A New Key to Internet SuccessBlueStream application brings increased dazzle to the Web 6/22/2003 08:00:00 PM Eastern
BlueStream, a new technology being deployed by Web sites, is allowing talent related to a site to step front and center on a user's personal computer. Created by Rovion, the application is the Internet equivalent of blue-screen technology and enables talent to walk out of the corner of the screen.
"We started to take BlueStream seriously as a technology once we noticed people had really strong reactions to it," says Rick Baker, Rovion interim CEO. "It's like a keying effect for the Web. Once we got into using it and saw the reaction, we realized it was something special."
A number of companies have already been impressed. DreamWorks is working with the technology, and some station customers of WorldNow, a service provider for TV-station Web sites, are also using it. Other types of sites, including record-company and radio-station sites, use it as well. For example, Mariah Carey uses the technology on her fan Web site to pop up on the screen and talk to fans.
According to WorldNow President Mark Zagorski, the company spent a lot of time evaluating the application before giving it the green light. "We ran the application through a series of internal tests and demos and found that it worked well with our site-management toolset and was a true complement to the other promotional applications that we bundle in with our system."
There are four different pricing models for BlueStream. Stations in top 25 markets pay $10,000 per year, in markets 26-50 $7,500, markets 51-100 $5,000 and markets below 100 $2,500.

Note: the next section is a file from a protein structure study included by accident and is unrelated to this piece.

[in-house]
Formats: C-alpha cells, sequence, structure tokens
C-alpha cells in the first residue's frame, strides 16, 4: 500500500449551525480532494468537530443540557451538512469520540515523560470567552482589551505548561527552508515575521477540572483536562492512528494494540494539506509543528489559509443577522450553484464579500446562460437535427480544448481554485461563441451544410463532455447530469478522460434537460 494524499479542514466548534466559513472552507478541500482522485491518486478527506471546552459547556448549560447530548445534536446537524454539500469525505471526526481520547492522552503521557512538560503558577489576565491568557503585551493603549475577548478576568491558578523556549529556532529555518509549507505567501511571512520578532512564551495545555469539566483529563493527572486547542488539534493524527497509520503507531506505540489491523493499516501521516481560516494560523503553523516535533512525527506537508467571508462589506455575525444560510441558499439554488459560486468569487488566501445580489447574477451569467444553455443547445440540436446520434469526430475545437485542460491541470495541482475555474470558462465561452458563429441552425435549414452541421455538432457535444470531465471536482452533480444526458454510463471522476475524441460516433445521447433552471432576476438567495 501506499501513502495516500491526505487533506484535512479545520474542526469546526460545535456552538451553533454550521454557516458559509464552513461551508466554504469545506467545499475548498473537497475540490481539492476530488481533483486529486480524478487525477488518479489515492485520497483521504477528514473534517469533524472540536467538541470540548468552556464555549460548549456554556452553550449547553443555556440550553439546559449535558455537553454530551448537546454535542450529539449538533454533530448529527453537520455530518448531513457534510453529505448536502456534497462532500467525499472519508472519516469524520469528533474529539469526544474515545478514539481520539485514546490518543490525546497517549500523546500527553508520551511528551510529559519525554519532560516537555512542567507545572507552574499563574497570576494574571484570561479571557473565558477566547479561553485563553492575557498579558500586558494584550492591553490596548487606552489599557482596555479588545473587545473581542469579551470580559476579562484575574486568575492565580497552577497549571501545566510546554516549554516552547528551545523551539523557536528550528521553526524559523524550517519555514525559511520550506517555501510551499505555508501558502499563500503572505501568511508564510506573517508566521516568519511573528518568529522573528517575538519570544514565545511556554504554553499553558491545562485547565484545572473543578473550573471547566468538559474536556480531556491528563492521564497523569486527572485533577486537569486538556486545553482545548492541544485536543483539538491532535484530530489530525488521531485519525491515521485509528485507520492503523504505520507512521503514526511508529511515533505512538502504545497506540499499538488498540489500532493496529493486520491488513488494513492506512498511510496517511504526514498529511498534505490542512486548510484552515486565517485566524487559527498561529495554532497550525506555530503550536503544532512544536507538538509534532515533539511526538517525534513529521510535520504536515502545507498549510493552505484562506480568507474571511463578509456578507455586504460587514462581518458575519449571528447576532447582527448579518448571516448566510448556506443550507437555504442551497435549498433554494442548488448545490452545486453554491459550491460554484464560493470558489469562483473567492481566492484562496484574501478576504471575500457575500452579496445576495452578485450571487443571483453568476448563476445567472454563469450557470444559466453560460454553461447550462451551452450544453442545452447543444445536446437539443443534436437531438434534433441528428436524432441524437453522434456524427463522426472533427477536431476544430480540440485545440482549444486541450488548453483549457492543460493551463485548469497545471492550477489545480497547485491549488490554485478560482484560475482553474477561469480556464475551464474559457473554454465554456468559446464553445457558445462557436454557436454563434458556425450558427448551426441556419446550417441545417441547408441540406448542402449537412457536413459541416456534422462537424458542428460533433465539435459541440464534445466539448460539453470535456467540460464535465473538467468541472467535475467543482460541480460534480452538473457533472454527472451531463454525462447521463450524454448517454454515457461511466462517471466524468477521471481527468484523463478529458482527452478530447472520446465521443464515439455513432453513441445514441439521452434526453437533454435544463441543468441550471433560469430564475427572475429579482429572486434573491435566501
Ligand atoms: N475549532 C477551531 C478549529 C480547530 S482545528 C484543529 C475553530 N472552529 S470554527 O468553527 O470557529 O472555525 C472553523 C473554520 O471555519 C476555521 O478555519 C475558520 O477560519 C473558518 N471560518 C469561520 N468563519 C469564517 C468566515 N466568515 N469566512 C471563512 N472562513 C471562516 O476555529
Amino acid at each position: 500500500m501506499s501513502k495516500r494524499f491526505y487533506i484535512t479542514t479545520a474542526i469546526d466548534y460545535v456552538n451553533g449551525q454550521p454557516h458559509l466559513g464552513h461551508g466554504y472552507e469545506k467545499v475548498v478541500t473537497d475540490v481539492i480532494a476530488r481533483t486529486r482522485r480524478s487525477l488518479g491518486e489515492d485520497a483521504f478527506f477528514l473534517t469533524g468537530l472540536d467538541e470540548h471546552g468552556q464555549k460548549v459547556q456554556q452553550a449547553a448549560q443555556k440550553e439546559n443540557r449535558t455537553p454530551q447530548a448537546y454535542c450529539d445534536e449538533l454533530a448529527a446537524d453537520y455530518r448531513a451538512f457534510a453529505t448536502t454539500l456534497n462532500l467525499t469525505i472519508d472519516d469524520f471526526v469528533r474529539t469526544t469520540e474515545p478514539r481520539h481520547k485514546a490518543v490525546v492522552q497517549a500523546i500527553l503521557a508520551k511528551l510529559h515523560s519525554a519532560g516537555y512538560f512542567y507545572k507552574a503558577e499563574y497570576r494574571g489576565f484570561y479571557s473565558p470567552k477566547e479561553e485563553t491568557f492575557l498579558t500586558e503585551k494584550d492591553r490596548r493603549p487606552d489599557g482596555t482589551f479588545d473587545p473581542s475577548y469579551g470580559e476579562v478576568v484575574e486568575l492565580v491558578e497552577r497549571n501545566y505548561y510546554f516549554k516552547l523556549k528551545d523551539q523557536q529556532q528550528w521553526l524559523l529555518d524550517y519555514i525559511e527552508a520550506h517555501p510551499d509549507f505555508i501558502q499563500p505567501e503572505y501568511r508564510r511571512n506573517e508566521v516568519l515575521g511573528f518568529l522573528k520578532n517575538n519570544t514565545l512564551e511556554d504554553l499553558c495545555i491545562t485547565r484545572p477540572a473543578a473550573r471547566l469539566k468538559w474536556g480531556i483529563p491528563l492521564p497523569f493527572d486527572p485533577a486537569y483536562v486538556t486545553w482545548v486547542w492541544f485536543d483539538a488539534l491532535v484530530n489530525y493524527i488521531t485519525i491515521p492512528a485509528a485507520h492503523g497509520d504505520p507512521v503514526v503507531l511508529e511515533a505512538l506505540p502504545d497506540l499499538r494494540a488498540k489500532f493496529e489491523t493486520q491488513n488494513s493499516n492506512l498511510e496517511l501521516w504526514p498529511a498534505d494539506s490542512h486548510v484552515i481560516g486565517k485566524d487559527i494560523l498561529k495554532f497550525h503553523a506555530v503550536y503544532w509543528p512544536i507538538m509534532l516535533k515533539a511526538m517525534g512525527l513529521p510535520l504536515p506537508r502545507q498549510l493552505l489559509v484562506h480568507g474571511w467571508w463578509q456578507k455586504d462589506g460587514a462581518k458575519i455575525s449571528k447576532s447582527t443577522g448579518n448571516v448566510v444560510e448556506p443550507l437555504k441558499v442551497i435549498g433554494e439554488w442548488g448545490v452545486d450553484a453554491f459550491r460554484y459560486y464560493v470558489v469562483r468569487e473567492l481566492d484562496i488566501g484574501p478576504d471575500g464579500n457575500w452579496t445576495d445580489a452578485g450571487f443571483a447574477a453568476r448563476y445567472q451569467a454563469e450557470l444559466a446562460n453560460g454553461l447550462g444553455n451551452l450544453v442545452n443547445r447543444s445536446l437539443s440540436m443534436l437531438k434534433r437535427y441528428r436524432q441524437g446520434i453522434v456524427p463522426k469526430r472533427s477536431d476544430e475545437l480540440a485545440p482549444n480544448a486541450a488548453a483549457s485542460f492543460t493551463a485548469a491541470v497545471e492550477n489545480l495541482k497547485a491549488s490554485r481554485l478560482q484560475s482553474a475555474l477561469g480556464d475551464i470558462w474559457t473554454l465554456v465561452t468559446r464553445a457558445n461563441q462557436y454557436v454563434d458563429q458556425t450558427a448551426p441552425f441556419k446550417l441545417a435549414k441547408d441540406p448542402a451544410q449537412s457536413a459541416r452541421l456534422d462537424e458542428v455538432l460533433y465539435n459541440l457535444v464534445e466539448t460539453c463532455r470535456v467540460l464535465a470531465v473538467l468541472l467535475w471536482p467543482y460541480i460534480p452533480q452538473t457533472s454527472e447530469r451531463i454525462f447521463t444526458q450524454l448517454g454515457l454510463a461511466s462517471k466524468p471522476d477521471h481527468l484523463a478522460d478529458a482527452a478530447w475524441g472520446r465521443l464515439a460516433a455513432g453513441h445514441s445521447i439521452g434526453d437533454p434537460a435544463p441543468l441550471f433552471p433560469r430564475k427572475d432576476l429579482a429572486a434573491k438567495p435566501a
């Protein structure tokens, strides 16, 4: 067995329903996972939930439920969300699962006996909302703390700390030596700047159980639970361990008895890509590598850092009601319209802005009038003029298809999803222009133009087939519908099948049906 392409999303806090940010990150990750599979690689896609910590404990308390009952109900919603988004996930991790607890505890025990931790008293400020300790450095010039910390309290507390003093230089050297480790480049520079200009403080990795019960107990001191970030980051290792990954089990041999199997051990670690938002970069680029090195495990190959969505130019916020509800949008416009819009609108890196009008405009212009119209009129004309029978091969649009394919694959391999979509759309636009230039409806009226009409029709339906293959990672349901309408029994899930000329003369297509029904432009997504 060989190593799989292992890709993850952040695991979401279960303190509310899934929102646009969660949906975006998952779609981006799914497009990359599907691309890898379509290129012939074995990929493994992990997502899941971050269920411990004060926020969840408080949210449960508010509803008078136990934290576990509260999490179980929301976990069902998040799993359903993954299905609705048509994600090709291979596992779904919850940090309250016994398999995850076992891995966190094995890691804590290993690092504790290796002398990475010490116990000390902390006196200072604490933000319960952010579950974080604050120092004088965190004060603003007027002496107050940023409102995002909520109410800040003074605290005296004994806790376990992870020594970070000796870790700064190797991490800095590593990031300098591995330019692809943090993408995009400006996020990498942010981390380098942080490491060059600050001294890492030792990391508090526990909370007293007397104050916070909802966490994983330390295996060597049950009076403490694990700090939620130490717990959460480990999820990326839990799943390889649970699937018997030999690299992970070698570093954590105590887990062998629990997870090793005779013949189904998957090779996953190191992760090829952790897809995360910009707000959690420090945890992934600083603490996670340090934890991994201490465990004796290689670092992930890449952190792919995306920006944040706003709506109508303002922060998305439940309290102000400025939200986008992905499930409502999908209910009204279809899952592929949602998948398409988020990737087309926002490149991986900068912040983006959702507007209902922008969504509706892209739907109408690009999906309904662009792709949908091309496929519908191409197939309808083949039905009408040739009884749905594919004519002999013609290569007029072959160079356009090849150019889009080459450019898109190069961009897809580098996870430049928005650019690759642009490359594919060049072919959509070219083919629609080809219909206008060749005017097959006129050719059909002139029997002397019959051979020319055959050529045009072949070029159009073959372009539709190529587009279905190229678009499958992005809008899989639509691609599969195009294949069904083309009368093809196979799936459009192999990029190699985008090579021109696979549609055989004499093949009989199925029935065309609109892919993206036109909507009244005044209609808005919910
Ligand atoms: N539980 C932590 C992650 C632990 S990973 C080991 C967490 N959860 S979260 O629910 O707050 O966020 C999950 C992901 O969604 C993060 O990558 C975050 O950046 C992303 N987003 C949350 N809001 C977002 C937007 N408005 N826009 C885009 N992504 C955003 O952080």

The application doesn't require a lot of heavy lifting or deep software. Users of the system capture video using traditional methods and convert it into an AVI or MOV file. That file is then exported to Flash, and an encrypted license marries the file to the URL. A small application installed on the user's computer accesses the content.
There are 26 different parameters for the content, Baker says, but only three are required. The content needs to tell the computer whether to key out blue or green and where on the screen the file is to appear, and then it needs to point to the license so that permission can be given to play back the content.
Clips should be limited to 15-40 seconds, Baker says. The content can also be exported in three sizes to accommodate dial-up modems and broadband users who require different speeds.
Adds Zagorski, "It could be used for headline/news delivery but most likely for only very short blurbs. There is no limitation to how long it can go, but the longer the clip, the larger the file size. A file too large will be harder for the user to view and put more stress on the servers."
The application was launched in January and has already found success, with more than 6 million downloads to date. If pending deals with station groups and other customers come through, expectations are for about 30 million downloads by the end of the year.